December 1, 2007 § Leave a comment

 

For ages, students have struggled with the past tense and its troublesome irregular forms. Now there’s hope:

WASHINGTON—Faced with ongoing budget crises, underfunded schools nationwide are increasingly left with no option but to cut the past tense—a grammatical construction traditionally used to relate all actions, and states that have transpired at an earlier point in time—from their standard English and language arts programs.

Politicians like Senator Orrin Hatch believe that abolishing the past tense is a good way of being up-to-date and moving with the times:

 

“Our tax dollars should be spent preparing our children for the future, not for what has already happened,” Hatch said at a recent press conference. “It’s about time we stopped wasting everyone’s time with who ‘did’ what or ‘went’ where. The past tense is, by definition, outdated.”

Isn’t anyone worried? Of course – or do you expect teachers to let go of such a handy instrument of torture without a fight?

 

“Much like art and music, the past tense provides students with a unique and consistent outlet for self-expression,” South Boston English teacher David Floen said. “Without it I fear many of our students will lack a number of important creative skills. Like being able to describe anything that happened earlier in the day.”

But what are the students saying?

“At first I think the decision to drop the past tense from class is ridiculous, and I feel very upset by it,” said David Keller, a seventh-grade student at Hampstead School in Fort Meyers, FL. “But now, it’s almost like it never happens.”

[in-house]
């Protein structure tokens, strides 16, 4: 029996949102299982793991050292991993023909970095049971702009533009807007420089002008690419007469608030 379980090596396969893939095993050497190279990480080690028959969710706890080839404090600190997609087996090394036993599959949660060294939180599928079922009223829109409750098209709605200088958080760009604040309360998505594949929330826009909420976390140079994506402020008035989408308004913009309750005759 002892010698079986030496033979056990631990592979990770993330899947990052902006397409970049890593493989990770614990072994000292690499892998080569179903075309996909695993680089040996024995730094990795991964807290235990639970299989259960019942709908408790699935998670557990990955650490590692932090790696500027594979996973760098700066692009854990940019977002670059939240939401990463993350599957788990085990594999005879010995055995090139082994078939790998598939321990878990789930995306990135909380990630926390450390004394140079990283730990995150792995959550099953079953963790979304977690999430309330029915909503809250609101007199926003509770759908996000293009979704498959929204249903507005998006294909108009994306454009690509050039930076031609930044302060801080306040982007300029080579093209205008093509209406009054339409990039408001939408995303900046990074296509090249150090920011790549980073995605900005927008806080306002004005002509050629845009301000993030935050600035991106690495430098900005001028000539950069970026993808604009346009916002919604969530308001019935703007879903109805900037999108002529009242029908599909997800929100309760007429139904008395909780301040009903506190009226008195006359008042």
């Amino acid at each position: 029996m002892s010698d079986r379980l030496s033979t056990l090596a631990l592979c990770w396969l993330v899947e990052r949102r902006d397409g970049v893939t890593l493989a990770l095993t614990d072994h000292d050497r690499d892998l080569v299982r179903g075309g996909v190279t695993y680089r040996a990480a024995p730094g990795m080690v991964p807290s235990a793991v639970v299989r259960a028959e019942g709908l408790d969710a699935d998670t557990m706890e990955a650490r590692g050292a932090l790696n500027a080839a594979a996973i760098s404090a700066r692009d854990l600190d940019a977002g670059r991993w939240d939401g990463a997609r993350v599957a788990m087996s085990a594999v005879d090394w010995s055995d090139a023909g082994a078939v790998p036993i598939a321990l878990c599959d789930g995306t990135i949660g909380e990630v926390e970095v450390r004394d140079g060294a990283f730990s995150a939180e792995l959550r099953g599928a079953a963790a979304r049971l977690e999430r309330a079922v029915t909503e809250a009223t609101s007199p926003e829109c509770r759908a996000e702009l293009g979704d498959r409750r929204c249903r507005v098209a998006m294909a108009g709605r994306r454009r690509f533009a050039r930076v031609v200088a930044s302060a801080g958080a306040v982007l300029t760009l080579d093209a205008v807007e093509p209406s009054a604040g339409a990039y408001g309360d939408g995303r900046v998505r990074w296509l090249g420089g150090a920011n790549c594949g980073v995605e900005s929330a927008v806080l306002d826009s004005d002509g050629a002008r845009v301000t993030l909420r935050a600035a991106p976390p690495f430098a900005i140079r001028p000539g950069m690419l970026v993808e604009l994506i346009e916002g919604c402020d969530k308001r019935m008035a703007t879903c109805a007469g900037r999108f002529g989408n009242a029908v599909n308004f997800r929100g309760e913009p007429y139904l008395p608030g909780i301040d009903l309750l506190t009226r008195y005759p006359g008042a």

Reported by The Onion, America’s finest news source. Useful expressions that are to do with time highlighted in green.

The ‘zero’ article

November 5, 2007 § Leave a comment

All those among you who are still struggling with articles could always listen in to the latest BBC Grammar Challenge on the ‘zero’ article.

While you’re on holiday…

October 29, 2007 § Leave a comment

… I am sitting in my office trying to think up clever exercises for the test that’s coming up soon. I already know which text I will be using, but there will also be a grammar exercise (and some dictionary exercises!), most likely a multiple choice test. So if you’re feeling you could really do with a few tests as a preparation, why not try these tests?

Have fun.

Edit: I’m sure you will be glad to hear that I’ve decided not to have a grammar part after all. Just vocabulary and dictionary. Testing your grammar can never hurt, though.

Shhhh – secrets!

September 27, 2007 § Leave a comment

Everyone loves a secret. That’s what Caroline and Pearson Brown were thinking when they started their site about English Grammar Secrets, I guess. They tell you all about the different tenses, modals, conditionals, and that elusive grammar phenomenon, the Zero Conditional. Cool. I didn’t know there was such a thing (until I clicked the link. It is disappointingly simple).

The great thing is that they  first explain  the grammar to you and then give you a choice of rather fun little exercises where you get to push subclauses and participles and  other little grammatical creatures around.

And I just spent an entire afternoon copying and laminating grammar exercises for you, when this is MUCH more fun.

Link via  Jochen English. Thanks!